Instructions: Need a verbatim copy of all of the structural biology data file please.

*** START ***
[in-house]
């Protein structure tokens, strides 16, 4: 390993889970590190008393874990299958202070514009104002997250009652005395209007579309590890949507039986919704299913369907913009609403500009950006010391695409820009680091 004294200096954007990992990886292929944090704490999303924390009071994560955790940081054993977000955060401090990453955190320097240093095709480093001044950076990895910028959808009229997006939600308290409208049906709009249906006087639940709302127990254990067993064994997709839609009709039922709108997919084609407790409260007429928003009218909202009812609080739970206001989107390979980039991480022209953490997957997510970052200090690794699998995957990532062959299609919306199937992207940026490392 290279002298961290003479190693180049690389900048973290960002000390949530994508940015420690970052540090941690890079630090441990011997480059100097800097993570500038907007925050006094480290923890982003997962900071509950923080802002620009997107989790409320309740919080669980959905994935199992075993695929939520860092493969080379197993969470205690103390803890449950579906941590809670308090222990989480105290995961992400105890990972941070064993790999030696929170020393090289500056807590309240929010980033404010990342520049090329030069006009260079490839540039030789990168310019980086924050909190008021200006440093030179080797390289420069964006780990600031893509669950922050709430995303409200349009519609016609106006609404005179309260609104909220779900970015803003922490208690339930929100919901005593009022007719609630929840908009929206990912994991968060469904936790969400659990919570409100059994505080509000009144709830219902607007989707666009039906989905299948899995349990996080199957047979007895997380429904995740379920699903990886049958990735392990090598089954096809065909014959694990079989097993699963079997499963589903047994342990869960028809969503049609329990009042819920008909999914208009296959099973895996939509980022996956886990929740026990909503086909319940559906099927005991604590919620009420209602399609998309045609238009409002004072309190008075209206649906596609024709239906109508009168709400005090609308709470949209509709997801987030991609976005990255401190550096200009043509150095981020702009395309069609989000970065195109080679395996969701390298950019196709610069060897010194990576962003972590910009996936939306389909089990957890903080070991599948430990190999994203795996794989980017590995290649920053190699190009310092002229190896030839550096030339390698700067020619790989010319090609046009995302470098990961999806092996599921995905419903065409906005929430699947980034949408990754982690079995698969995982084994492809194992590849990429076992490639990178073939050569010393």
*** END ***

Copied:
[in-house]
């Protein structure tokens, strides 16, 4: 390993889970590190008393874990299958202070514009104002997250009652005395209007579309590890949507039986919704299913369907913009609403500009950006010391695409820009680091 004294200096954007990992990886292929944090704490999303924390009071994560955790940081054993977000955060401090990453955190320097240093095709480093001044950076990895910028959808009229997006939600308290409208049906709009249906006087639940709302127990254990067993064994997709839609009709039922709108997919084609407790409260007429928003009218909202009812609080739970206001989107390979980039991480022209953490997957997510970052200090690794699998995957990532062959299609919306199937992207940026490392 290279002298961290003479190693180049690389900048973290960002000390949530994508940015420690970052540090941690890079630090441990011997480059100097800097993570500038907007925050006094480290923890982003997962900071509950923080802002620009997107989790409320309740919080669980959905994935199992075993695929939520860092493969080379197993969470205690103390803890449950579906941590809670308090222990989480105290995961992400105890990972941070064993790999030696929170020393090289500056807590309240929010980033404010990342520049090329030069006009260079490839540039030789990168310019980086924050909190008021200006440093030179080797390289420069964006780990600031893509669950922050709430995303409200349009519609016609106006609404005179309260609104909220779900970015803003922490208690339930929100919901005593009022007719609630929840908009929206990912994991968060469904936790969400659990919570409100059994505080509000009144709830219902607007989707666009039906989905299948899995349990996080199957047979007895997380429904995740379920699903990886049958990735392990090598089954096809065909014959694990079989097993699963079997499963589903047994342990869960028809969503049609329990009042819920008909999914208009296959099973895996939509980022996956886990929740026990909503086909319940559906099927005991604590919620009420209602399609998309045609238009409002004072309190008075209206649906596609024709239906109508009168709400005090609308709470949209509709997801987030991609976005990255401190550096200009043509150095981020702009395309069609989000970065195109080679395996969701390298950019196709610069060897010194990576962003972590910009996936939306389909089990957890903080070991599948430990190999994203795996794989980017590995290649920053190699190009310092002229190896030839550096030339390698700067020619790989010319090609046009995302470098990961999806092996599921995905419903065409906005929430699947980034949408990754982690079995698969995982084994492809194992590849990429076992490639990178073939050569010393």